Graduate students Austin Whitesell and Alan Sanchez and Bill Smart, professor of robotics, demonstrate an experiment simulating how robots might be used during Ebola outbreaks. Photo by Oregon State University

Bots For Patient Care And UV Light Room Disinfecting Bots

In the collective worldwide struggle against the COVID-19 virus, some of the more positive news to come out of Italy and other COVID hot spots is the use of robotics to assist the workers on the medical frontline. The teams at PBS and writers at have shone a light this week on how robots made a huge difference in this crisis.

“Automated devices have delivered meals to quarantined travelers in a Chinese hotel; enforced curfews in Tunisia; scanned visitors for fevers entering a South Korean hospital; monitored patients in a hard-hit Italian city; and tracked social distancing compliance from the skies in a number of cities around the world, including Elizabeth, New Jersey.”

The obvious advantage of using robots is their inability to become infected with the disease. They can go into quarantine areas without fear, unlike humans. Though they aren’t at the level “Westworld”-style robots being able to appear human, they have broad uses.  Texas A&M University professor Robin Murphy, who studies how robots can be deployed during disasters, said “They are being used 24/7 and adapted to fit the needs of those using them.” “In a disaster, you don’t add completely new things. It takes years to build reliable systems.”

Since it takes years to produce these robots, it’s vital that governments, especially the United States, operate and finance programs that will protect its citizens better than in this outbreak. Murphy and her colleagues are tracking how drones and ground-based robots have been deployed during the coronavirus outbreak.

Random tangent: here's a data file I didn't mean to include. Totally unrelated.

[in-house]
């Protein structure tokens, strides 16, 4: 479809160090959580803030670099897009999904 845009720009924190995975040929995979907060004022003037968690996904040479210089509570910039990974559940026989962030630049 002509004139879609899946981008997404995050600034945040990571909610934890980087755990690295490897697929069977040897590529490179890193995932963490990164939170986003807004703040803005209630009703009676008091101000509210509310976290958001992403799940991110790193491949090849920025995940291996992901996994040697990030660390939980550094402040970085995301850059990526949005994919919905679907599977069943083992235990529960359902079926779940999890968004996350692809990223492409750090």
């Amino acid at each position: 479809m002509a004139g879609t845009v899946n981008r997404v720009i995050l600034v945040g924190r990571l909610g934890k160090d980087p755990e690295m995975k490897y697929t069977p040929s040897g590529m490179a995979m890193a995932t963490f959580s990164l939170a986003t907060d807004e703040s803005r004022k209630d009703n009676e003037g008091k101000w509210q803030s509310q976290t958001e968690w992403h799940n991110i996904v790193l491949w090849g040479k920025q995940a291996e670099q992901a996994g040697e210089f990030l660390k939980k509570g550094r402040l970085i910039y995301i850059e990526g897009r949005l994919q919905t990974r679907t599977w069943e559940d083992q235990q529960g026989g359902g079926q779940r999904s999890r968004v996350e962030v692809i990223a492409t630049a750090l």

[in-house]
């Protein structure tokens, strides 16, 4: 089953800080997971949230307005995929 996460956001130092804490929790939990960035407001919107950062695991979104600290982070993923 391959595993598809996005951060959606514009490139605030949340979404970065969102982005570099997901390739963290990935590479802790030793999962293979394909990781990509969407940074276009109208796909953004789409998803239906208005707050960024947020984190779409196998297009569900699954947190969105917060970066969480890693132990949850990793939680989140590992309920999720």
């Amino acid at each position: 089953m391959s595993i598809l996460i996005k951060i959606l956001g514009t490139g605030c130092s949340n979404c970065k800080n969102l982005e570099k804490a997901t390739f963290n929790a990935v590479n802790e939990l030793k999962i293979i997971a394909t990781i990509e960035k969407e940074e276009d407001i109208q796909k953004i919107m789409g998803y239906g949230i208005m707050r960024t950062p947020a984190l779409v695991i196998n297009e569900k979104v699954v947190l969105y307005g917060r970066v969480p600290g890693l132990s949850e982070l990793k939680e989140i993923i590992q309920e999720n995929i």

“The most common uses we’re seeing right now are in public safety, quarantine enforcement, and disinfecting of hospitals,” Murphy said.

Robots are sure to continue to make strides into dangerous jobs. However, integrating robots and other new technologies into existing health care workflows can present significant hurdles. That’s an issue Oregon State University robotics professor Bill Smart has been studying.

“If you go into a hospital, the nurses, doctors, even housekeeping, have a routine that they’re very comfortable with,” said Smart. “If I put something you’re not familiar with into that environment, into that workflow, then the chances of something going wrong are high. And if something goes wrong, someone could die. …I think the trick with robots, with any technology, is picking your battles. Robots aren’t good at everything. It’s figuring out what they are good at and getting that in there without disrupting the workflow.”

The article reveals two ways robots are being used in patient care and disinfecting areas in hospitals and points out they were successfully used in the 2014 Ebola outbreak. These products are not cheap to make and that has been one of the drawbacks keeping the medical field from using them more often.

Xenex’s LightStrike Germ-Zapping Robots, which cost roughly $125,000 per robot and last about five years, use high-powered bursts of broad-spectrum UV light to damage the genetic material in pathogens without damaging the surrounding environment and equipment.

The LightStrike is currently deployed in more than 500 health care facilities worldwide, including the Mayo Clinic, 70 Veterans Health Administration hospitals, and 10 Department of Defense hospitals. Last week, the company announced the LightStrike was recently tested on live SARS-CoV-2 virus at the Texas Biomedical Research Institute, as opposed to surrogate viruses that have been approved by the FDA for disinfection purposes. According to a company press release, the robot destroyed the virus in two minutes.